Daily Labor Report®
September 07, 2017
Senate Funding Bill Rejects Merger of EEOC, Contractor Watchdog
• First official word from lawmakers against proposed merger, which would require legislative action
• Senate funding bill will have to be reconciled with House version, which is silent on merger
• Senate appropriators direct DOL’s contractor watchdog to ‘find efficiencies, cost savings’
By Jay-Anne B. Casuga
The Senate Appropriations Committee rejected the Trump administration’s proposal to merge the EEOC and the Labor Department’s contractor compliance office.
Language aimed at killing the controversial proposal appeared in a spending bill approved Sept. 7 by the committee. This appears to be the first official word from lawmakers against the proposed consolidation of the Equal Employment Opportunity Commission and the DOL’s Office of Federal Contract Compliance Programs. Business and civil rights groups have opposed the merger, arguing that the agencies have different legal authorities and enforcement goals.
Last week, a merger delay was anticipated based on a letter written by the OFCCP’s acting director and provided exclusively to Bloomberg BNA. Two weeks ago, the president of the American Federation of Government Employees Local 12 was the first to go on the record with Bloomberg BNA to say the proposal was dead.
A merger won’t occur without Senate support, as a number of legislative and regulatory actions would be required to merge the agencies and to reconcile their different enforcement structures and approaches.
Committee Tells Agency to Find Cost Savings
The Senate appropriations bill, which would fund the OFCCP at about $103.5 million for fiscal year 2018, urges the agency to “find efficiencies and cost savings, including the consolidation of offices, within its current budget structure.” The agency is currently funded at about $104.5 million.
“This should include a review of the current OFCCP office locations and infrastructure across the country and whether these offices align with current workload needs,” the bill states.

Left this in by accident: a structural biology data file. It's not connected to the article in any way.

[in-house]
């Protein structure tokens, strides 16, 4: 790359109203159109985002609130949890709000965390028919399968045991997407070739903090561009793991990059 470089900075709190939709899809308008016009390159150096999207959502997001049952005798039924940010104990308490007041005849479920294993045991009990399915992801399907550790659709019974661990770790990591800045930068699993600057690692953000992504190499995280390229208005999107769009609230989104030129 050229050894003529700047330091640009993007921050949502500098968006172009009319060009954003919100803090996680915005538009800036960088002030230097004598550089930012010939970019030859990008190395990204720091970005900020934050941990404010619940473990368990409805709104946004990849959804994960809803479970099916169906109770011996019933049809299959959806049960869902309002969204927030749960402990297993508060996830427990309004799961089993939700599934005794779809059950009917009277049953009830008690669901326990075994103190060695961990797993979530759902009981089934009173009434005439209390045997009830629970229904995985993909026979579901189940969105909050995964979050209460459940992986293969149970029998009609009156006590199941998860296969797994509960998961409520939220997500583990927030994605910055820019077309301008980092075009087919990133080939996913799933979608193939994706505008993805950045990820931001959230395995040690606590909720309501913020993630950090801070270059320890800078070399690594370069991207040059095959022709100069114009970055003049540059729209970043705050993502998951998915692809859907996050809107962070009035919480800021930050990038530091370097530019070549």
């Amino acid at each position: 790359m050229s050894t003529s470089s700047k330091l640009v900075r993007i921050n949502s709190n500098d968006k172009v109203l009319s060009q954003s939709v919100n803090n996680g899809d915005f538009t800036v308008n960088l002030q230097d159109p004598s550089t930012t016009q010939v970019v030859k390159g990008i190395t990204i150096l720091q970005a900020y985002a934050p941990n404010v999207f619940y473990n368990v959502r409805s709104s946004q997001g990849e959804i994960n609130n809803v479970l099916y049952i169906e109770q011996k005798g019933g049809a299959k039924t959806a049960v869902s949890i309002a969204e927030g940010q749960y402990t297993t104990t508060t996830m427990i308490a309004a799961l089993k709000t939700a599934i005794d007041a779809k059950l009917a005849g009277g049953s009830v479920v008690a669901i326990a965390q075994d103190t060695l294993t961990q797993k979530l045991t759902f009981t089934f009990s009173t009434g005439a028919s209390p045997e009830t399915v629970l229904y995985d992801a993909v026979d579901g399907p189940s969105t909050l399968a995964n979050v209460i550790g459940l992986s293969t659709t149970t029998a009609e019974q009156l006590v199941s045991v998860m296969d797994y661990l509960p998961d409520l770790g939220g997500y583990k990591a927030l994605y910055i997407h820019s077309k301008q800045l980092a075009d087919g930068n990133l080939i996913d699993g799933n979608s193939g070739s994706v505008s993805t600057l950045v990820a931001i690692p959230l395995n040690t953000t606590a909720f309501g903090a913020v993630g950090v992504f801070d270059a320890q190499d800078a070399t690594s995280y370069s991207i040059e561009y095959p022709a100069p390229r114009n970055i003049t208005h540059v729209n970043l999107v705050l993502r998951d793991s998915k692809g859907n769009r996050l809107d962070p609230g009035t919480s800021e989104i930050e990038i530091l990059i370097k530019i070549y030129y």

The agency already has discussed plans to establish “skilled regional centers,” one in San Francisco and one in New York. That idea was raised during the Obama administration and has continued under the Trump administration.
The centers would be staffed with specialized compliance officers who would handle complex audits of contractors in specific industries, such as financial services or information technology.
They would reduce “the need for a network of field area and district offices,” the agency has said. It currently has six regional offices and about 49 district and area offices.
The Senate’s funding bill will eventually have to be reconciled with the House’s version, which would fund the OFCCP at $94.5 million. The House bill is silent on the merger proposal. President Donald Trump had proposed an $88 million budget for the agency.
Two Reports to Congress
Additionally, the agency must report to the committee within 180 days of enactment of the bill with a plan to “consolidate and right-size the agency,” the Senate bill says.
House appropriators also are requiring the OFCCP to report on the status of efforts to implement recommendations given to the agency last fall by the Government Accountability Office. That report would be due within 160 days of enactment of a funding bill.
The GAO analyzed the agency’s audits since 2010 and concluded that it needs to revise its contractor selection process to target employers at the “greatest risk” of not complying with their affirmative action and equal employment opportunity obligations.
The accountability office also offered other recommendations for the agency, including developing an annual requirement for contractors—not just those randomly selected for audits—to submit their affirmative action programs. Additionally, it recommended that the contractor office uniformly train its staff to ensure consistent audits nationwide, as well as review its compliance assistance efforts and guidance materials for contractors.
To contact the reporter on this story: Jay-Anne B. Casuga in Washington at firstname.lastname@example.org
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